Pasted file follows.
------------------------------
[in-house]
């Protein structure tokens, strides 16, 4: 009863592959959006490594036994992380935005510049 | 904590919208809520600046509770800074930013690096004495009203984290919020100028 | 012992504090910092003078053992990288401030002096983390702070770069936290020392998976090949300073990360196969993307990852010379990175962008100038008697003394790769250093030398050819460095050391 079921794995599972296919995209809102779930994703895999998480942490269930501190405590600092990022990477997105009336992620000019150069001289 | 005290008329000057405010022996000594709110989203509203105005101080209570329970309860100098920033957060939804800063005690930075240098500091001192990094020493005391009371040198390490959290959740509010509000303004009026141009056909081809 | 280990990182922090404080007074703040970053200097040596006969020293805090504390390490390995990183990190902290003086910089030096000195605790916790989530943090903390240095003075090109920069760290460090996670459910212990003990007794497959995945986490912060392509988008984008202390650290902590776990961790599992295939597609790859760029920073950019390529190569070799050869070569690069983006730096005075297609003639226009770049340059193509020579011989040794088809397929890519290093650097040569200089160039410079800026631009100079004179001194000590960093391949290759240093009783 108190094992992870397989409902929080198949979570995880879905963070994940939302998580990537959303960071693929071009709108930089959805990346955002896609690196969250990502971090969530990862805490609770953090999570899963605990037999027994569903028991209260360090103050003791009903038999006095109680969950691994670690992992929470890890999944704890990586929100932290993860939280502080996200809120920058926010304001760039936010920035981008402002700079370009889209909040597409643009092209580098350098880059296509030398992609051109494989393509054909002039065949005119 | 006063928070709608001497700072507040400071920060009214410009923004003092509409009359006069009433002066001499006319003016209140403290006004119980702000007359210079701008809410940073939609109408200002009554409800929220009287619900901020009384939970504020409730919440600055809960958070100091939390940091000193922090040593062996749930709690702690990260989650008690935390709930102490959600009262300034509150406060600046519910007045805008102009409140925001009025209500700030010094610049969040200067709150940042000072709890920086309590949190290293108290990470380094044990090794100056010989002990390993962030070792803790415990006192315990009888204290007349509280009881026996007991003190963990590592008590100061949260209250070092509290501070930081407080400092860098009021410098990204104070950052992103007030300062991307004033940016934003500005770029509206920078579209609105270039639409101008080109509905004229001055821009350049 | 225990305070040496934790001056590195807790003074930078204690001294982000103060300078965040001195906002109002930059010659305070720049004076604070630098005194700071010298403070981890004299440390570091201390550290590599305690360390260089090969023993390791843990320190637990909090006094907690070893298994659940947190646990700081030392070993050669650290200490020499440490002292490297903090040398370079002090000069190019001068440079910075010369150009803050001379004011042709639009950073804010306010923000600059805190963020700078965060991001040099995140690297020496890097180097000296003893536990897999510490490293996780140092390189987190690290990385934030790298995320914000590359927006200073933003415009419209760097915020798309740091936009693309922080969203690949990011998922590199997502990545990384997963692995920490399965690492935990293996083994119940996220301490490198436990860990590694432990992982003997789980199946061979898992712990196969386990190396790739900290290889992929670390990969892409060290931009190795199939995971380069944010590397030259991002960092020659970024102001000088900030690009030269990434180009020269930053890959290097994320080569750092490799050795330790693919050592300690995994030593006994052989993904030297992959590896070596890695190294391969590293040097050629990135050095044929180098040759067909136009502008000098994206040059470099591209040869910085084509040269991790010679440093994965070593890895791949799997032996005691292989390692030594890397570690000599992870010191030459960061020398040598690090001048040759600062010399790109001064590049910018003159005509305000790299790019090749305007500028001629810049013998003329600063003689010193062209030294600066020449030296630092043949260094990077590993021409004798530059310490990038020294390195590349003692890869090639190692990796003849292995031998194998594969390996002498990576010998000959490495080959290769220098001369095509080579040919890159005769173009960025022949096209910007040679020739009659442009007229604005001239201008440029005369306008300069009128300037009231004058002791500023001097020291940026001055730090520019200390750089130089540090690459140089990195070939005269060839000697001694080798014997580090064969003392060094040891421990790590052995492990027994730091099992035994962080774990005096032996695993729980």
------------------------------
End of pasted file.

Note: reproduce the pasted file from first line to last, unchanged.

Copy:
[in-house]
């Protein structure tokens, strides 16, 4: 009863592959959006490594036994992380935005510049 | 904590919208809520600046509770800074930013690096004495009203984290919020100028 | 012992504090910092003078053992990288401030002096983390702070770069936290020392998976090949300073990360196969993307990852010379990175962008100038008697003394790769250093030398050819460095050391 079921794995599972296919995209809102779930994703895999998480942490269930501190405590600092990022990477997105009336992620000019150069001289 | 005290008329000057405010022996000594709110989203509203105005101080209570329970309860100098920033957060939804800063005690930075240098500091001192990094020493005391009371040198390490959290959740509010509000303004009026141009056909081809 | 280990990182922090404080007074703040970053200097040596006969020293805090504390390490390995990183990190902290003086910089030096000195605790916790989530943090903390240095003075090109920069760290460090996670459910212990003990007794497959995945986490912060392509988008984008202390650290902590776990961790599992295939597609790859760029920073950019390529190569070799050869070569690069983006730096005075297609003639226009770049340059193509020579011989040794088809397929890519290093650097040569200089160039410079800026631009100079004179001194000590960093391949290759240093009783 108190094992992870397989409902929080198949979570995880879905963070994940939302998580990537959303960071693929071009709108930089959805990346955002896609690196969250990502971090969530990862805490609770953090999570899963605990037999027994569903028991209260360090103050003791009903038999006095109680969950691994670690992992929470890890999944704890990586929100932290993860939280502080996200809120920058926010304001760039936010920035981008402002700079370009889209909040597409643009092209580098350098880059296509030398992609051109494989393509054909002039065949005119 | 006063928070709608001497700072507040400071920060009214410009923004003092509409009359006069009433002066001499006319003016209140403290006004119980702000007359210079701008809410940073939609109408200002009554409800929220009287619900901020009384939970504020409730919440600055809960958070100091939390940091000193922090040593062996749930709690702690990260989650008690935390709930102490959600009262300034509150406060600046519910007045805008102009409140925001009025209500700030010094610049969040200067709150940042000072709890920086309590949190290293108290990470380094044990090794100056010989002990390993962030070792803790415990006192315990009888204290007349509280009881026996007991003190963990590592008590100061949260209250070092509290501070930081407080400092860098009021410098990204104070950052992103007030300062991307004033940016934003500005770029509206920078579209609105270039639409101008080109509905004229001055821009350049 | 225990305070040496934790001056590195807790003074930078204690001294982000103060300078965040001195906002109002930059010659305070720049004076604070630098005194700071010298403070981890004299440390570091201390550290590599305690360390260089090969023993390791843990320190637990909090006094907690070893298994659940947190646990700081030392070993050669650290200490020499440490002292490297903090040398370079002090000069190019001068440079910075010369150009803050001379004011042709639009950073804010306010923000600059805190963020700078965060991001040099995140690297020496890097180097000296003893536990897999510490490293996780140092390189987190690290990385934030790298995320914000590359927006200073933003415009419209760097915020798309740091936009693309922080969203690949990011998922590199997502990545990384997963692995920490399965690492935990293996083994119940996220301490490198436990860990590694432990992982003997789980199946061979898992712990196969386990190396790739900290290889992929670390990969892409060290931009190795199939995971380069944010590397030259991002960092020659970024102001000088900030690009030269990434180009020269930053890959290097994320080569750092490799050795330790693919050592300690995994030593006994052989993904030297992959590896070596890695190294391969590293040097050629990135050095044929180098040759067909136009502008000098994206040059470099591209040869910085084509040269991790010679440093994965070593890895791949799997032996005691292989390692030594890397570690000599992870010191030459960061020398040598690090001048040759600062010399790109001064590049910018003159005509305000790299790019090749305007500028001629810049013998003329600063003689010193062209030294600066020449030296630092043949260094990077590993021409004798530059310490990038020294390195590349003692890869090639190692990796003849292995031998194998594969390996002498990576010998000959490495080959290769220098001369095509080579040919890159005769173009960025022949096209910007040679020739009659442009007229604005001239201008440029005369306008300069009128300037009231004058002791500023001097020291940026001055730090520019200390750089130089540090690459140089990195070939005269060839000697001694080798014997580090064969003392060094040891421990790590052995492990027994730091099992035994962080774990005096032996695993729980």